The lives of the rich and sad
Ever wonder what it might be like to be really rich? Not going to happen? Well, have a look at the most recent issue of The Atlantic and you may feel a bit better.
“The Secret Fears of the Super Rich” delves into the results of revealing study of the very rich (in this instance, folks with a net worth of more than $25 million) from Boston College’s Center on Wealth and Philanthropy.
Paul Schervish, a sociology professor and the college's director, has been studying the lives and philanthropic habits of the super-wealthy for some time now.
And, guess what, they’re just like that nervous guy next door, exhibiting a surprising litany of anxieties including their sense of isolation, their worries about work and love, and most of all, their fears for their children.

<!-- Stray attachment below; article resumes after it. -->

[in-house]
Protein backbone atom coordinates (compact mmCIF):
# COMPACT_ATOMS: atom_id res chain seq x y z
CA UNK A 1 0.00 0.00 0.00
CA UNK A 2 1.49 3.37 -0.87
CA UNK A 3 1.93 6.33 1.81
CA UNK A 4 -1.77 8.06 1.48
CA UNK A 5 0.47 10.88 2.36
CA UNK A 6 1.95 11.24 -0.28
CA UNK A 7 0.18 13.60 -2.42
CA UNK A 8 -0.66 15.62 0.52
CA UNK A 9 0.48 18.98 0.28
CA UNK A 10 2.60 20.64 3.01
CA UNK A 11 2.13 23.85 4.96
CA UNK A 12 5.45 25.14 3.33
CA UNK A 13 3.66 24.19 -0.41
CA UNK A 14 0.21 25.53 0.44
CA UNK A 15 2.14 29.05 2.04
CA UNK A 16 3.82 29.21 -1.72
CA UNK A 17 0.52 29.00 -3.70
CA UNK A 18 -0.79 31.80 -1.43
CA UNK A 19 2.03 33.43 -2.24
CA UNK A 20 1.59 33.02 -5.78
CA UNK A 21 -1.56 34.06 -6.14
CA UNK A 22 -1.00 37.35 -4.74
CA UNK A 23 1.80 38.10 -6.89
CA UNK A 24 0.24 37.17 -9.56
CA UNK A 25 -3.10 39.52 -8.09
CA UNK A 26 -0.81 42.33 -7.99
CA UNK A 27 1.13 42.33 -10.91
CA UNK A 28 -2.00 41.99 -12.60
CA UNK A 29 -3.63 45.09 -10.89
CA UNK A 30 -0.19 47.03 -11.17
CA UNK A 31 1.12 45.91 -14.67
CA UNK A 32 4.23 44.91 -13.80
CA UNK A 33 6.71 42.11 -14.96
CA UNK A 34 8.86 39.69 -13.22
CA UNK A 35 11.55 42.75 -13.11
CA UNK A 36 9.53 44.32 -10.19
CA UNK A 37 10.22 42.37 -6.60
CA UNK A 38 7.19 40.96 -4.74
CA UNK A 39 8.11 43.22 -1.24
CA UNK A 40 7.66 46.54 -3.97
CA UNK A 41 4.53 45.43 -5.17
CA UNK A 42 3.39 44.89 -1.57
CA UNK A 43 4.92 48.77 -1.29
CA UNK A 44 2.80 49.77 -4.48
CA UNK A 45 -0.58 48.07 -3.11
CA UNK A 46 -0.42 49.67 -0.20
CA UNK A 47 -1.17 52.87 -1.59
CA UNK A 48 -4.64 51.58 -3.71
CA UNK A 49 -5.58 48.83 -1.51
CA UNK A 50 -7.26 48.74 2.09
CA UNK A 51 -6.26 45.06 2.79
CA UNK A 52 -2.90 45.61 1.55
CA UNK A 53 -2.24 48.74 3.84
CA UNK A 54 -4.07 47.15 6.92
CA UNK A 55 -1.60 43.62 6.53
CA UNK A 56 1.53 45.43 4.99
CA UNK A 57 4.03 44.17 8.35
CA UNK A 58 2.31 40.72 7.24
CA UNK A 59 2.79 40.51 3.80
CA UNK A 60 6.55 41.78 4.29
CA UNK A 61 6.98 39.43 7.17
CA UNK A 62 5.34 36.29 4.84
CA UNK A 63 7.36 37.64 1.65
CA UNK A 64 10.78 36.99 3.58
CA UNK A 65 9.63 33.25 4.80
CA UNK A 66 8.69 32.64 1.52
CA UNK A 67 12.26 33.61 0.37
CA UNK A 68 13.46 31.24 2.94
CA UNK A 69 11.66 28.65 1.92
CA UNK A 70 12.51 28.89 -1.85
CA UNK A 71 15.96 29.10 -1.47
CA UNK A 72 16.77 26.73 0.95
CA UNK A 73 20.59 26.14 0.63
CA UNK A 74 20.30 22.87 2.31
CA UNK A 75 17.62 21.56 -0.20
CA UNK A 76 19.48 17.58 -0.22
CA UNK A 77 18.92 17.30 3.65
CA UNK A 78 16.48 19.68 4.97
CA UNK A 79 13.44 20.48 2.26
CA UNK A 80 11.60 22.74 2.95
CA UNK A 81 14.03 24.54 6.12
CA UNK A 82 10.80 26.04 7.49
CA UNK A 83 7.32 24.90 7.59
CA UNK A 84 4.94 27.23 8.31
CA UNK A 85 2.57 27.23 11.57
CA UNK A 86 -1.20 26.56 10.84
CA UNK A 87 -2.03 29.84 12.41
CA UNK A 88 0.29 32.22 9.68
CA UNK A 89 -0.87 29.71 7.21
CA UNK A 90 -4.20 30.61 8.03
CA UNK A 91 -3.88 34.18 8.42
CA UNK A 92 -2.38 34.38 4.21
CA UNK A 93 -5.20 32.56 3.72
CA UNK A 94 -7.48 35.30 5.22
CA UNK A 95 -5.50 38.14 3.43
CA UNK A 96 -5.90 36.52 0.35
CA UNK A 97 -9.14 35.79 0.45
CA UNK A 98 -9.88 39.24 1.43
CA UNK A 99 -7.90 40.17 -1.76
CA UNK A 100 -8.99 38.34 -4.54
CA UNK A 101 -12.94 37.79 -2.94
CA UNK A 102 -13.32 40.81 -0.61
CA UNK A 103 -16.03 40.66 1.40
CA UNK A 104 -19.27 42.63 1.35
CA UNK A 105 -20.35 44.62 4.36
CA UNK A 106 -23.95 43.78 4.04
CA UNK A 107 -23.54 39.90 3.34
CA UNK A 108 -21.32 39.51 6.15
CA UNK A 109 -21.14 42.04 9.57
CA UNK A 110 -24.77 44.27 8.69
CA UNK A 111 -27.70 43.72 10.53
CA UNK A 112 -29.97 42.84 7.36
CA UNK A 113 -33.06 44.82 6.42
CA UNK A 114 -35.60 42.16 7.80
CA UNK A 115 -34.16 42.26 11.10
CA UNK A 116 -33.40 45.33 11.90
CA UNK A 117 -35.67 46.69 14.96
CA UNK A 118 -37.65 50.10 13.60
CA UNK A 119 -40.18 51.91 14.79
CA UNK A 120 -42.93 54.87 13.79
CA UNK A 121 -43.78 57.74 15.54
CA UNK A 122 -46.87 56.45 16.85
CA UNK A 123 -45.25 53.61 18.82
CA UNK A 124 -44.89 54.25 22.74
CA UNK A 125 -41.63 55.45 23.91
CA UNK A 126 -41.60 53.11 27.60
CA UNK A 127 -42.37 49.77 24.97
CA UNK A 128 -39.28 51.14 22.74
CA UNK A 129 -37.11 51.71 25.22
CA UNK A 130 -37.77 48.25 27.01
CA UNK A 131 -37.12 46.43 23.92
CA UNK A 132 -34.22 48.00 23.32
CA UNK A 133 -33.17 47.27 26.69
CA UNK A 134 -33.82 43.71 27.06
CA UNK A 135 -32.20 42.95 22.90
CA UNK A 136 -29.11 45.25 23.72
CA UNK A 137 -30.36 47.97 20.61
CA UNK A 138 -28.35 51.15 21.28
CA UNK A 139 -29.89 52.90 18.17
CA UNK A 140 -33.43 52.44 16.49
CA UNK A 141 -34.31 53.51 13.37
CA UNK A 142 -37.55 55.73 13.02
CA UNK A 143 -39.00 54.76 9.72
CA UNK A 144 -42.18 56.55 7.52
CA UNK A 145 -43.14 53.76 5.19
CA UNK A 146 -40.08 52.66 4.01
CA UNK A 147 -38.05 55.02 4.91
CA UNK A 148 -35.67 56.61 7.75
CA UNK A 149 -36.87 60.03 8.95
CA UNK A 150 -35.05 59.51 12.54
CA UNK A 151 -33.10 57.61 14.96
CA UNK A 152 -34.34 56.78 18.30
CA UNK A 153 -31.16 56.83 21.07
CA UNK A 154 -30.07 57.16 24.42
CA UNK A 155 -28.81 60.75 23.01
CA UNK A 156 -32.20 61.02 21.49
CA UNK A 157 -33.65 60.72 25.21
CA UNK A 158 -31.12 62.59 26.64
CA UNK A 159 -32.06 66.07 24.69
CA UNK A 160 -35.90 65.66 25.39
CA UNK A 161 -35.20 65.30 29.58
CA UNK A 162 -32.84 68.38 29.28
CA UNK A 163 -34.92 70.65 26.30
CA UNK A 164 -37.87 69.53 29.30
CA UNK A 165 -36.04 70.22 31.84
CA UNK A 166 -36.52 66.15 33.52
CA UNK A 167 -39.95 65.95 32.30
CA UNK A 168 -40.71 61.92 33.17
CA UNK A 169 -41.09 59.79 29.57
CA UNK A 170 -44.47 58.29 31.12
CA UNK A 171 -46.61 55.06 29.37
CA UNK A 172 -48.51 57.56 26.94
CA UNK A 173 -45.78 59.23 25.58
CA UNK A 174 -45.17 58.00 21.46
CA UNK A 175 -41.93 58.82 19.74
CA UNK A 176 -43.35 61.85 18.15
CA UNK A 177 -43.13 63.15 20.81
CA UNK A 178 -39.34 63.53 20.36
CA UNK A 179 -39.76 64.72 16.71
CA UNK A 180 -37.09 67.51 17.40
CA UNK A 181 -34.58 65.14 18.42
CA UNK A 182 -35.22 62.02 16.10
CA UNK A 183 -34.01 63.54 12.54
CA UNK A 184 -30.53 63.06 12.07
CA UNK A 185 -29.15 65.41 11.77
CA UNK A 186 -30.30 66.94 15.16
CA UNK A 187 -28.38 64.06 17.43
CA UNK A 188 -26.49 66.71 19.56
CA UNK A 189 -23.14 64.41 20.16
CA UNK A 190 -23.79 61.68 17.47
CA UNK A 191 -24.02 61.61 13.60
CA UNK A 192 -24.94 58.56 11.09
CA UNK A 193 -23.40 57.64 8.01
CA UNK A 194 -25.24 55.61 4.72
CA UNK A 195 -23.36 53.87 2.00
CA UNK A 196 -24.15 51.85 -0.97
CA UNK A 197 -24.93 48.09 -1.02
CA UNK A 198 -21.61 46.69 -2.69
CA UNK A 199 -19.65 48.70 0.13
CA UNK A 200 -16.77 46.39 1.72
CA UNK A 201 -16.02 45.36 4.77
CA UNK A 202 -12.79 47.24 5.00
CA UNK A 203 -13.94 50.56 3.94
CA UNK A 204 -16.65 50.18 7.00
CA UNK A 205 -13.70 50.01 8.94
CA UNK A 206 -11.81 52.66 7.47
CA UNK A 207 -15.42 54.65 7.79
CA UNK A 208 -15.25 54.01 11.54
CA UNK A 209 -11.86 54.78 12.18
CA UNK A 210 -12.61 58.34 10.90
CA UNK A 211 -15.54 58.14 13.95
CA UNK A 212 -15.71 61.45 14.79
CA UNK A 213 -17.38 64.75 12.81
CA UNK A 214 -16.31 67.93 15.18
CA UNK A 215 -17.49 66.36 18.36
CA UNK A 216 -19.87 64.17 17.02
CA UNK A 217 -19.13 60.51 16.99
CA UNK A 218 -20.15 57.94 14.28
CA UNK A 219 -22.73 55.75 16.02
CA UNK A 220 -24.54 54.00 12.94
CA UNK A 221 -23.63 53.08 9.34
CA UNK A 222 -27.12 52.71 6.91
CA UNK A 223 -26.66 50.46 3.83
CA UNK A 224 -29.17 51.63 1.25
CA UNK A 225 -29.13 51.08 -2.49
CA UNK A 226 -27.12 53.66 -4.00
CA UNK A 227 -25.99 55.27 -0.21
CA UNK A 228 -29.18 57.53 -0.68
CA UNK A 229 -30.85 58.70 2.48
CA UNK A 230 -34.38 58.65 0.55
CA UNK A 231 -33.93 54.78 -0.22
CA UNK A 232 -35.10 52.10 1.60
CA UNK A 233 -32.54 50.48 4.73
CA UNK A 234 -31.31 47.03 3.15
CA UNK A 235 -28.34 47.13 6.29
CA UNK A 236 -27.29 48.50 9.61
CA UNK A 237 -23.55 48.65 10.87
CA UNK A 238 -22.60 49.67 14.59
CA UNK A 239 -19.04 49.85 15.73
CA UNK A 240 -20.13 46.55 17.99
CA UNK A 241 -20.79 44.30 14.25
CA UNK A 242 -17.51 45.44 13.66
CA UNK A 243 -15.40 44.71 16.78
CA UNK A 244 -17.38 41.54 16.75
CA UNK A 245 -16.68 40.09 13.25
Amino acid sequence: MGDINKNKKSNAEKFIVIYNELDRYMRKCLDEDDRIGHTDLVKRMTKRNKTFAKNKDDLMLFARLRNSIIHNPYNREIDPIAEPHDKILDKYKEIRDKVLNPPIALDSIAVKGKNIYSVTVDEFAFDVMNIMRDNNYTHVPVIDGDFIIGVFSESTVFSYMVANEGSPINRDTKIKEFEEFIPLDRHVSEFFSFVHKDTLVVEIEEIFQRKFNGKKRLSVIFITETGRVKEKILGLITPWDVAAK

At its core, the survey underlines the fact that while money may ease some worries, others always remain. Most of the uber-rich still don’t consider themselves financially secure, for instance. For that, they say, they would require on average one-quarter more wealth than they currently possess.
Well, who wouldn’t?
But too many dollars, can create problems maybe every bit as psychologically unsettling as too few, the results suggest. One example: Many super rich don’t look forward to holidays, because they’re “always expected to give really good presents.”
Taken together, “the survey responses make a compelling case that being fantastically wealthy — especially when the wealth is inherited rather than earned — is not a great deal more fulfilling than being merely prosperous. Among other woes, the respondents report feeling that they have lost the right to complain about anything, for fear of sounding — or being — ungrateful….”
Can you identify at all? Even if you're merely affluent, do you worry this way? Or is this all simply a nice problem to have?
By Gordon Powers, MSN Money
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